Kerelska believes the issue is two-fold: the first is the increasing complexity, with developers required to provide mounting justifications – often because of greater environmental protection; secondly, it is as simple as manpower. 

She says that permitting authorities often don’t have the capacity to carry out the reviews in a timely manner, leading to significant delays: “When you have this combination, together with the fact that we are increasing the targets – which means even more permit applications – unfortunately, we’re not able to permit the necessary projects on time.”

It is here that WindEurope feels the EU can help. Contrary to what some might suggest, there is not a regulatory creep towards bloc-wide requirements, which is neither possible nor necessary says Kerelska. Rather it is about best practice and knowledge sharing.

Kerelska says that Germany is a good example as it developed and published an 18 point plan a few years ago to tackle delays in permitting. It was a strategy that she feels is already bearing fruit, with in excess of 1GW of permits granted in Germany in the first quarter of 2021.

Slow permitting presents other challenges for developers too. Their permit applications are being judged on proposals and technologies that would, by then, be uncompetitive or inappropriate.

Crane lowers wind turbine into place
German permitting policies have already advanced the construction of wind generation. Credit: WindEurope.

Kerelska says: “We’ve seen in some cases in Italy, France, and Germany that were struggling most with permitting, that if your permit takes more than five years to be processed it leaves you with a technology in your permit that is out of date. These delays might force developers to go for another permit with a new wind turbine. Wind energy technology develops quite a bit over that time.”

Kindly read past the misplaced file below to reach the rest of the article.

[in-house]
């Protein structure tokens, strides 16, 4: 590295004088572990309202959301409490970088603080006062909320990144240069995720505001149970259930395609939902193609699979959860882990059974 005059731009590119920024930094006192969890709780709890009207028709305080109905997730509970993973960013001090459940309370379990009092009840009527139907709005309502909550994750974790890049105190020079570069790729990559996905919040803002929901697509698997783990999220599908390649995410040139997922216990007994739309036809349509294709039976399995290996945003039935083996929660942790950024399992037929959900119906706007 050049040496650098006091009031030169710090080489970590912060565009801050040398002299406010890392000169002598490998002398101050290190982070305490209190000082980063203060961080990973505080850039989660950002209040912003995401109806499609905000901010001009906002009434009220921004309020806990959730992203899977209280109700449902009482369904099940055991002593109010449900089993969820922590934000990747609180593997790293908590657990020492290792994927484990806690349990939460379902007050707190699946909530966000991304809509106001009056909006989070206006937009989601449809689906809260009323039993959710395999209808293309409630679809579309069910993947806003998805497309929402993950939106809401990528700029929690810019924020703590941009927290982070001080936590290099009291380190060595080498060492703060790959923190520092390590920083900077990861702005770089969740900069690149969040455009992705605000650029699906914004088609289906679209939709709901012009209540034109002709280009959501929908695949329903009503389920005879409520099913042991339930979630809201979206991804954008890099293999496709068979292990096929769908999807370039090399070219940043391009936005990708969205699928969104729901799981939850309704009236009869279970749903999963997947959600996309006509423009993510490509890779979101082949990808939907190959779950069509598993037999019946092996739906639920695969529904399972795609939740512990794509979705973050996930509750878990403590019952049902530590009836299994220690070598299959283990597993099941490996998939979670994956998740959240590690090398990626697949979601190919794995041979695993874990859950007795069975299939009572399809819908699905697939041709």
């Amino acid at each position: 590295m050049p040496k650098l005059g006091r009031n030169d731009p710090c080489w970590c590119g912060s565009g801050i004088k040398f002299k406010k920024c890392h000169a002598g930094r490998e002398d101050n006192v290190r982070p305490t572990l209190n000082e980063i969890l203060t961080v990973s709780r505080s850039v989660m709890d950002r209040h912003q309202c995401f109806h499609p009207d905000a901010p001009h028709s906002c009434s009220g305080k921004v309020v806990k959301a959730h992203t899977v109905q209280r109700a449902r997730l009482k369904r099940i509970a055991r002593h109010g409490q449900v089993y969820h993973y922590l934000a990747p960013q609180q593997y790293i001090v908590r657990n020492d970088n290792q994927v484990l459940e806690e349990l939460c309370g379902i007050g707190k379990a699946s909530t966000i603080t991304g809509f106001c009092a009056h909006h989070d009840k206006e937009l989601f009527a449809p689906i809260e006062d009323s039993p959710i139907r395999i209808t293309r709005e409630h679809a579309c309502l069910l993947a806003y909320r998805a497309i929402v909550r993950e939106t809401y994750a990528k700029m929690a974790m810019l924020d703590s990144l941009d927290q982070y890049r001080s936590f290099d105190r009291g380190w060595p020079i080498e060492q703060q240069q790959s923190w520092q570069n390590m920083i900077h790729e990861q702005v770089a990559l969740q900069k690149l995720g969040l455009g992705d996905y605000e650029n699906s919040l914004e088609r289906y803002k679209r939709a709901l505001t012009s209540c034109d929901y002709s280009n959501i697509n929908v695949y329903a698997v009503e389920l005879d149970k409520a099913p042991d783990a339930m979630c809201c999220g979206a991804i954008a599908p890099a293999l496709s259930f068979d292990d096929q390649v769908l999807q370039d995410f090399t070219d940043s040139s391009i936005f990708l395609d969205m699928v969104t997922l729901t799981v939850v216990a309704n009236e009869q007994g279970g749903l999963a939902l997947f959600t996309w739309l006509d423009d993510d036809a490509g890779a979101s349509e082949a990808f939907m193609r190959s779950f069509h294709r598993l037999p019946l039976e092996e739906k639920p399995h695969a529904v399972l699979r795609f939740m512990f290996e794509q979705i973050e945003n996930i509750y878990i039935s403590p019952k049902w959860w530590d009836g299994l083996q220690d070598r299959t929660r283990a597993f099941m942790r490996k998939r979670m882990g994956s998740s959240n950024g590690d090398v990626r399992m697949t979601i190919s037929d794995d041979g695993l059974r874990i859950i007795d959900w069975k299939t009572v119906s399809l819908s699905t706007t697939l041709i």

She says that a common set of best practice standards would help facilitate a smoother permitting process, adding that it is here that the European Commission could play an important role in collating all best practice from across the bloc and sharing it. 

This could be in the form of a guidance document that would ultimately further support the Fit for 55 package and its goals. She urges haste though, stating that this needs to happen more quickly if the issues currently being faced are to be tackled.

Evolving the supply chain

However, there are positives that can be taken from where the EU is right now, and its need to enhance permitting. In addition to the new investments and job creation Dickson said that the Fit for 55 package heralds when welcoming it in July, the push to increase wind capacity in Europe will have indirect consequences. 

Kerelska says that as well as the infrastructure investment that will be needed within the sector – grid connections, offshore to onshore connections, and more advanced turbines – supply chains to the industry will have to evolve too: “We’re talking about bigger, heavier wind turbines taking much more space in European ports, requiring bigger cranes and next-generation installation vessels.”

Speaking of the logistics of increasing capacity, particularly offshore for example, she says: “Offshore wind development is an opportunity for Europe’s maritime industry because the investment that will go into the supply chain will play into jobs and growth and play an important role in Europe’s recovery.”

The EU and wider Europe have a lot to do to reach carbon neutrality within the stated time frame. There has been a significant amount of good work already and the energy transition is well underway. The Fit for 55 package is a critical tool, not just making provision for wind but providing incentives and ambitions across a raft of areas of our everyday life. 

Wind energy development will bring opportunities for Europe’s economy but the need to simplify permitting approvals remains a major challenge. As the continent transitions towards 2050, there will no doubt be other difficulties, and even opposition from some. But if there was still a need to focus minds and remind us all how important a transition to renewable energies is, this unprecedented summer is surely that.